This fall, California's Supreme Court will hear arguments in a high-profile case that will determine whether religious ministries must pay for contraception for their employees, even if such payments contravene their religious principles. The Women's Contraception Equity Act is the focus of the appeal.

The law mandates that any firm providing health insurance in California cover contraception expenses. Catholic Charities of Sacramento sued to gain exemption from the contraception provision and won. But a state appeals court ruled against the group in July 2001, triggering an appeal to the state high court.

Catholic Charities says paying for contraception violates Roman Catholic teaching against the use of artificial birth control. The California act exempts churches and some Christian ministries. It does not, however, exempt organizations (such as Catholic Charities) that work with the broader public and do not use religious criteria in hiring workers.

"This [law] punishes charities [that] are trying to do a good work because they don't toe the line with Planned Parenthood," said Wendy Wright, a senior policy director at Concerned Women for America in Washington, D.C. "You could be shut out of business."

Alan Brownstein, a constitutional expert and law professor at the University of California, Davis, sees potential for the court to set a bad precedent. "In this particular case, we're dealing with contraception," he says. "If Catholic Charities loses, the next [state] regulation that interferes with an autonomous religious institution could have a different mandate. There is no shortage of state regulations that could impinge."

Supporting the state's view, the American Civil Liberties Union's Margaret Crosby argued in an amicus brief that the contraception-benefits law "is not unusual in drawing a line between spiritual and secular aspects of a religious organization."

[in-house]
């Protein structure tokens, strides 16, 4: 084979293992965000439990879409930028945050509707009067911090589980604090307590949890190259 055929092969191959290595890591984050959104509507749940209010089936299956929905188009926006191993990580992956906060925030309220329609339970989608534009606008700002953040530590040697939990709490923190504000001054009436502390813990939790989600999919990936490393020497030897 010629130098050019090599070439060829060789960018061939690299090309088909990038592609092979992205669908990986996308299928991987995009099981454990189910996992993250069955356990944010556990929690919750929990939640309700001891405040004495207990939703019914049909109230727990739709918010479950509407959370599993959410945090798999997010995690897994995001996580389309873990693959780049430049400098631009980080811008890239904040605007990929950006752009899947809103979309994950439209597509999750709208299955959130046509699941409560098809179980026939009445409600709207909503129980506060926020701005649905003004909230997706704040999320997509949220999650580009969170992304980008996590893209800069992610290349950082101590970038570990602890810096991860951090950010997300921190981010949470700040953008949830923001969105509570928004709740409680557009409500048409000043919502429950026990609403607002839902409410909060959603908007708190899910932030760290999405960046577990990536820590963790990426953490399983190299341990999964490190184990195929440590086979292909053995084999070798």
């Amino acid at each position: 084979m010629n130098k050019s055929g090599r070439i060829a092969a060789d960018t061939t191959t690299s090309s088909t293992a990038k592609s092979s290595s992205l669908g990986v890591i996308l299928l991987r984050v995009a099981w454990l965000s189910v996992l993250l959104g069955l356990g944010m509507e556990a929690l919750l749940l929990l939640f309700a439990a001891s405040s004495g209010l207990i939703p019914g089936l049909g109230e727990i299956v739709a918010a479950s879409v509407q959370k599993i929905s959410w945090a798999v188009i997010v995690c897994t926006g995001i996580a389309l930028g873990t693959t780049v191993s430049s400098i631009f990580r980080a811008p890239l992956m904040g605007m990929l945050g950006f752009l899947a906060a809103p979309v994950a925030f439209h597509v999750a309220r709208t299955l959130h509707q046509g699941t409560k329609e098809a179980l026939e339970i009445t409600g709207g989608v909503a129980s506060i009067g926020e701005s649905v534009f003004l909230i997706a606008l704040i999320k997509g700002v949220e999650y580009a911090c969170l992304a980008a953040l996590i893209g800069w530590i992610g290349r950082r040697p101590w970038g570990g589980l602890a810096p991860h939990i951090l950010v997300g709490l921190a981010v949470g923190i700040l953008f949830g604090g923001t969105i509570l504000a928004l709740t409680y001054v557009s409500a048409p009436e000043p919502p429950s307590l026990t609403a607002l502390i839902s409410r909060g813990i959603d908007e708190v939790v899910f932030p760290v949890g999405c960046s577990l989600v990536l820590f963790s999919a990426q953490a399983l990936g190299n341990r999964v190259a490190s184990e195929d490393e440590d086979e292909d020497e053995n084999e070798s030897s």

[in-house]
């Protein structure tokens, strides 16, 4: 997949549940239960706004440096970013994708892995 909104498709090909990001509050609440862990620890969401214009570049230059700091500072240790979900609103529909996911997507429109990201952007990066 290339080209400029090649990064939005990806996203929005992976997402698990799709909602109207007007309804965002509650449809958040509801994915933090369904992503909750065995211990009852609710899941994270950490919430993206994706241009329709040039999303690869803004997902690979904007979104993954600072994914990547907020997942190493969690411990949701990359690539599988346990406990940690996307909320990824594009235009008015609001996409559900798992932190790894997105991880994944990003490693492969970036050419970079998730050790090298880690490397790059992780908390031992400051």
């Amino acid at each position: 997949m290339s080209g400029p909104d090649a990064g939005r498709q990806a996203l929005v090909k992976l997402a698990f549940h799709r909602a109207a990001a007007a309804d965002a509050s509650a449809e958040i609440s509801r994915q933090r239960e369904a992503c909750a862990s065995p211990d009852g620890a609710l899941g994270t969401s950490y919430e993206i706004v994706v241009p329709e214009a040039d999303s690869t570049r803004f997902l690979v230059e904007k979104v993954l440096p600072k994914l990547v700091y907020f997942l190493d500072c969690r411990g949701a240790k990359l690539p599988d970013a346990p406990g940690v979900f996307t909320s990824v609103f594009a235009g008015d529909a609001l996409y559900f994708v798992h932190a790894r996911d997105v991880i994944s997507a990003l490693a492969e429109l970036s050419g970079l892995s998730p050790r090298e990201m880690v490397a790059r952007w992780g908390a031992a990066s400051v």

"Workers should not have their contraceptive decisions made by their employers," Crosby says, "unless they are priests."

The contraception law has a controversial past. Republican Governor Pete Wilson vetoed it three times in the 1990s. His successor, Democrat Gray Davis, signed the measure in 1999.

"We're really talking about the right to define religion narrowly in order to deny Catholic Charities their religious freedom," says Alan J. Reinach, public affairs and religious liberty director for the Pacific Union Conference of the Seventh-day Adventist Church. "If the state wins, then religion's wings have been severely clipped, and we're free to talk to ourselves and minister to ourselves, but we have no freedom to serve the public in Christ's name."

Related Elsewhere

Articles on the case include:

The State of California vs. the Catholic Church—Los Angeles Times (March 3, 2002)
Birth-control benefits law upheld in appellate courtSan Francisco Chronicle (July 3, 2001)
Catholic Charities must cover prescription contraceptives, rules California court—The Associated Press (July 3, 2001)
Catholic leaders file suit over contraceptive coverage lawKaiser Daily Health Reproductive Report (August 22, 2000)
Catholic clerics fight law on contraceptionSan Francisco Chronicle (August 19, 2000)

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